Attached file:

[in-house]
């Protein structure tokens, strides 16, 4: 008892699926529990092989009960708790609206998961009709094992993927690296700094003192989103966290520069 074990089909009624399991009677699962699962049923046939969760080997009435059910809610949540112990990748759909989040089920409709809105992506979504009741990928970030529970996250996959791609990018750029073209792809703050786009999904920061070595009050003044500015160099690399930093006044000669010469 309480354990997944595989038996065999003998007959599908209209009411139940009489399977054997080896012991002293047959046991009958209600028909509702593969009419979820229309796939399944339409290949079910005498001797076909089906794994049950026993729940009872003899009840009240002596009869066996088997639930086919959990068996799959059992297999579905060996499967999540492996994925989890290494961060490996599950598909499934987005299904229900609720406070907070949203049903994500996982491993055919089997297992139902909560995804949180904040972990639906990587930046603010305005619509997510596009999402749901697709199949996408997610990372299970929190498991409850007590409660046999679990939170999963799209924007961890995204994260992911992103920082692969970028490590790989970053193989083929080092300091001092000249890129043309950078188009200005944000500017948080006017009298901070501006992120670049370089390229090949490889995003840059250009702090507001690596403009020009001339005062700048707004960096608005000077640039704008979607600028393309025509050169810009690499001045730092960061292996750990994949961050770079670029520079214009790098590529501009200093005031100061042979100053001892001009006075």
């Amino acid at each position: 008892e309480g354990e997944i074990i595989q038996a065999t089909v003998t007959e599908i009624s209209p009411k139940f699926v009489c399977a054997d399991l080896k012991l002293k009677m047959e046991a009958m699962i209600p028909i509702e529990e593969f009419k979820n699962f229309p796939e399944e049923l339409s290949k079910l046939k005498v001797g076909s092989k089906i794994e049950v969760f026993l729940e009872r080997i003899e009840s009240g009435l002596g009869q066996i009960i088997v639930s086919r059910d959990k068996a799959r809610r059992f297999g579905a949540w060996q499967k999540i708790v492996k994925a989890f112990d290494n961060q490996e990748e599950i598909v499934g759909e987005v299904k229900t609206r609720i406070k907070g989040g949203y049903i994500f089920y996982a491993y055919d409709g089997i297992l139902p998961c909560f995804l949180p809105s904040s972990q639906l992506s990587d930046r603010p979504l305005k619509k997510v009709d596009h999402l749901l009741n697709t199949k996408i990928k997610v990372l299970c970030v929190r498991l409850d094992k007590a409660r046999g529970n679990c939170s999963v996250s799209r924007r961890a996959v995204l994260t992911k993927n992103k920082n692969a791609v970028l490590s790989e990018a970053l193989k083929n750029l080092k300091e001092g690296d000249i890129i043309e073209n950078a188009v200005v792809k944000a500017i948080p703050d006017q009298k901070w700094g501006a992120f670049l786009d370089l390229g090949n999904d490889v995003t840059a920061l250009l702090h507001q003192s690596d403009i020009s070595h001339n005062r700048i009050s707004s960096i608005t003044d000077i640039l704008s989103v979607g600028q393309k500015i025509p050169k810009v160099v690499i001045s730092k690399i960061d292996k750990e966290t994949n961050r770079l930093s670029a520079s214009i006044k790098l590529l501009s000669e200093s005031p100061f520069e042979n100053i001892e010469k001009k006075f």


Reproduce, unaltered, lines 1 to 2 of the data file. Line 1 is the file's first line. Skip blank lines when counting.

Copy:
[in-house]
């Protein structure tokens, strides 16, 4: 008892699926529990092989009960708790609206998961009709094992993927690296700094003192989103966290520069 074990089909009624399991009677699962699962049923046939969760080997009435059910809610949540112990990748759909989040089920409709809105992506979504009741990928970030529970996250996959791609990018750029073209792809703050786009999904920061070595009050003044500015160099690399930093006044000669010469 309480354990997944595989038996065999003998007959599908209209009411139940009489399977054997080896012991002293047959046991009958209600028909509702593969009419979820229309796939399944339409290949079910005498001797076909089906794994049950026993729940009872003899009840009240002596009869066996088997639930086919959990068996799959059992297999579905060996499967999540492996994925989890290494961060490996599950598909499934987005299904229900609720406070907070949203049903994500996982491993055919089997297992139902909560995804949180904040972990639906990587930046603010305005619509997510596009999402749901697709199949996408997610990372299970929190498991409850007590409660046999679990939170999963799209924007961890995204994260992911992103920082692969970028490590790989970053193989083929080092300091001092000249890129043309950078188009200005944000500017948080006017009298901070501006992120670049370089390229090949490889995003840059250009702090507001690596403009020009001339005062700048707004960096608005000077640039704008979607600028393309025509050169810009690499001045730092960061292996750990994949961050770079670029520079214009790098590529501009200093005031100061042979100053001892001009006075």